SW Legal studies in Business

Hospital May Assume Vicarious Liability for Negligence in Issuing Credentials

Minnesota high court held that Minnesota would adopt the rule that exists in a majority of the states that there is a tort action for negligent credentialing. Hospitals have a duty beyond the furnishing of facilities as patients rely on their expertise in granting credentials to surgeons and other professionals using the facilities.



Key Words

Negligence; Vicarious Liability; Duty of Care; Credentials

C A S E   S U M M A R Y

Mary Larson had gastric bypass surgery at a hospital in Minnesota. Due to complications, she had to have a second surgery by the same surgeons. That was not successful and she had to be moved to a long-term care facility and later had a third surgery. She was hospitalized for more than two months. She sued the surgeons for malpractice and sued the hospital for the tort of negligent credentialing, arguing that the hospital can be liable based on vicarious liability for the negligence of employees as it violates its duty to exercise reasonable care in the provision of health services. After complicated proceedings, the question before the Minnesota high court was if the state recognized the tort of negligent credentialing.


Minnesota does recognize the tort of negligent credentialing, so Larsonís case may proceed. The factors to be considered include 1) whether the tort is inherent in, or the natural extension of, a common law right, 2) whether the tort has been recognized in other states, 3) whether recognition of a cause of action will create tension with other relevant laws, and 4) whether such tension is outweighed by the importance of the additional protections that recognition of the claim would provide to injured persons. Most states recognize this right in tort. It reflects the publicís perception of a hospital as a complex health care facility responsible for the quality of medical care and treatment rendered. The hospital assumes the role of a comprehensive health center responsible for arranging and coordinating total health care. This means the hospitalís role is more than the furnishing of physical facility; when it credentials physicians it assumes a responsibility of review of the competence of staff members. The details of the case at trial will determine if there is any liability and if it is assigned to the surgeons or may also be assigned to the hospital.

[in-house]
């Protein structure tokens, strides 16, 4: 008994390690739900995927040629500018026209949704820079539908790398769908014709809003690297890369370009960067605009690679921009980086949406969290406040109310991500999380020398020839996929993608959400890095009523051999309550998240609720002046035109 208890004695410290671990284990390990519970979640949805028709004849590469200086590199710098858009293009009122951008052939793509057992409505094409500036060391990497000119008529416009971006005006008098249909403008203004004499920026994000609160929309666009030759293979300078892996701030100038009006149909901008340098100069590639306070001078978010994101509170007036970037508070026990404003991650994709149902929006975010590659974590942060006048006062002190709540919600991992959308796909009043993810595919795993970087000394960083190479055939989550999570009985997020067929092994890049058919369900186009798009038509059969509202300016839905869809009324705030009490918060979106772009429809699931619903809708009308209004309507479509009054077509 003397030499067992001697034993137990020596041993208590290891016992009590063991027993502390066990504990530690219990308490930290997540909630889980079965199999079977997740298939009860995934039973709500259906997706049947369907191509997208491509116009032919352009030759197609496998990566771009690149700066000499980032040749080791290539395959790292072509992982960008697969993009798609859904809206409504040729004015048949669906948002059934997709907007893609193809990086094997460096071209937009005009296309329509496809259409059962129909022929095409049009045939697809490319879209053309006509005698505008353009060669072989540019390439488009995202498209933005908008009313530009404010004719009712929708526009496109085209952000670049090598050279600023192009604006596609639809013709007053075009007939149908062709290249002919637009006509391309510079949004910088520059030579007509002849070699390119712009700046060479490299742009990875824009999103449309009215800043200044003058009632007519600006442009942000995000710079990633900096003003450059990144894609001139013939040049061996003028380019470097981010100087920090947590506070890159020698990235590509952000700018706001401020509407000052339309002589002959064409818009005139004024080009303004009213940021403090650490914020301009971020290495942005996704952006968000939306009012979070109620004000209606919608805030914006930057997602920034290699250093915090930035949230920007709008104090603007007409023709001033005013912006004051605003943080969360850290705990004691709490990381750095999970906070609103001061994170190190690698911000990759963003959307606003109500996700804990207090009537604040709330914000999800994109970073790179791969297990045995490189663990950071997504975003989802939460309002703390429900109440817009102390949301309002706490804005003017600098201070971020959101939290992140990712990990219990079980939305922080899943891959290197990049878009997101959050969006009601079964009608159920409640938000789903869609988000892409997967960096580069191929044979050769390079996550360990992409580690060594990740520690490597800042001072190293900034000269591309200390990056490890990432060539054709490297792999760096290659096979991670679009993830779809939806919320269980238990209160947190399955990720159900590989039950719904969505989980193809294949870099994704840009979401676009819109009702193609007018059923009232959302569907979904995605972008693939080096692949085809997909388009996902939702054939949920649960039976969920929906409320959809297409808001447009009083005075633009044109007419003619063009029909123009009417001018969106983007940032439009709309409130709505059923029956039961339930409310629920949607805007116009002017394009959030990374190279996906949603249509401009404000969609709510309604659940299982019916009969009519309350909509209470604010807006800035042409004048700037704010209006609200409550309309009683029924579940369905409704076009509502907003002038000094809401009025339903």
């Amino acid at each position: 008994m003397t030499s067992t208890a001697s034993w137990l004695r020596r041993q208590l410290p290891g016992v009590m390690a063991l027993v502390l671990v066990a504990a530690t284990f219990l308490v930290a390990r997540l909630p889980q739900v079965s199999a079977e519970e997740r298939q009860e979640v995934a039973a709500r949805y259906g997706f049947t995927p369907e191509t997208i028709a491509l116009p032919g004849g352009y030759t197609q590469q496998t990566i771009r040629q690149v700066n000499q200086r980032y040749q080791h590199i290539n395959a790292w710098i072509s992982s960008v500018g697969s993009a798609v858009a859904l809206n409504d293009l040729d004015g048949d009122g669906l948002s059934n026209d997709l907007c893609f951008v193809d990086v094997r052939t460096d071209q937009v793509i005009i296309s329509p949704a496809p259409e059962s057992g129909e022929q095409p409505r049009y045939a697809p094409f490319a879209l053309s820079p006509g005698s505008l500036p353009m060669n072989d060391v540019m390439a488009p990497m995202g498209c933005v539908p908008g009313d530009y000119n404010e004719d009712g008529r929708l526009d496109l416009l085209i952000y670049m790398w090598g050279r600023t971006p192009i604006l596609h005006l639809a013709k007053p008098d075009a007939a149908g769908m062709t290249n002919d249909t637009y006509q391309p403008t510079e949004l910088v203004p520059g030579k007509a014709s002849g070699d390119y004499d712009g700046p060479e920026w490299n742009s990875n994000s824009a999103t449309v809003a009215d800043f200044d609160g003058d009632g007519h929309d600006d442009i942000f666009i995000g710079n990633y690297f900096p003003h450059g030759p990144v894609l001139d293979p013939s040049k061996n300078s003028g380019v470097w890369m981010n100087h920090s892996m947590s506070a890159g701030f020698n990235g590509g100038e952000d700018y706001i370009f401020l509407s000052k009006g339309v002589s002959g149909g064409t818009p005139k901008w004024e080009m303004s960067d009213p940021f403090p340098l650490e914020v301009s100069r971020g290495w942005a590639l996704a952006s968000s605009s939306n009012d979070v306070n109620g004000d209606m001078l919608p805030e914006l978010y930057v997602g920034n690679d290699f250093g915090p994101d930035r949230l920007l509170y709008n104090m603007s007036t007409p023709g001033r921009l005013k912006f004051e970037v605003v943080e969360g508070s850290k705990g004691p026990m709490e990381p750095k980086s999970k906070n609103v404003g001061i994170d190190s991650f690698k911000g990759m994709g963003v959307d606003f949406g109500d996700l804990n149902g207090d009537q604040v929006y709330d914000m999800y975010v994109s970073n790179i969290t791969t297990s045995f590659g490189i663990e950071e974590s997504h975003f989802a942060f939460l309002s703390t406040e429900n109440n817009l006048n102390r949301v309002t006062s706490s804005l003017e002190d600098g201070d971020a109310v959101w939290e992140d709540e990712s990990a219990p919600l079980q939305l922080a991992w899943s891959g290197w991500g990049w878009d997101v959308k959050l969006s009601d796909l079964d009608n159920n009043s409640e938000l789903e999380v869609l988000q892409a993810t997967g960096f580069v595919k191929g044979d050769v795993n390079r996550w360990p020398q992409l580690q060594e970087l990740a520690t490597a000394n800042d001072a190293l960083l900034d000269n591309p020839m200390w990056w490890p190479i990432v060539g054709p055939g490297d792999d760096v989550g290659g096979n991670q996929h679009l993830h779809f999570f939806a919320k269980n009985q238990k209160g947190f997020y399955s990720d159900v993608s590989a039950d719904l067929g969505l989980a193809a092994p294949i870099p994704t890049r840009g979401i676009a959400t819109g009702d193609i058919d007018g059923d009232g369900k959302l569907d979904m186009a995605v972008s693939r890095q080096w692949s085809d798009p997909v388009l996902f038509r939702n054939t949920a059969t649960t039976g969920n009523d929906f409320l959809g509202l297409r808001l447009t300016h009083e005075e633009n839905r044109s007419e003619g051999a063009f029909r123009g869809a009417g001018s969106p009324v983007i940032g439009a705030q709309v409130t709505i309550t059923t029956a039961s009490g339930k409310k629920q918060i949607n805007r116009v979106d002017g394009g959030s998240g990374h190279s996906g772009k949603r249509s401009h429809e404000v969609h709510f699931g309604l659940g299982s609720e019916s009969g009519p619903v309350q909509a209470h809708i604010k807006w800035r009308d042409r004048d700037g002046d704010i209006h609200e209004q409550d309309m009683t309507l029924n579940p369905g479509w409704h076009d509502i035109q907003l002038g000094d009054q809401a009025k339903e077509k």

Larson v. Wasemiller, 738 N.W.2d 300 (Sup. Ct., Minn., 2007)

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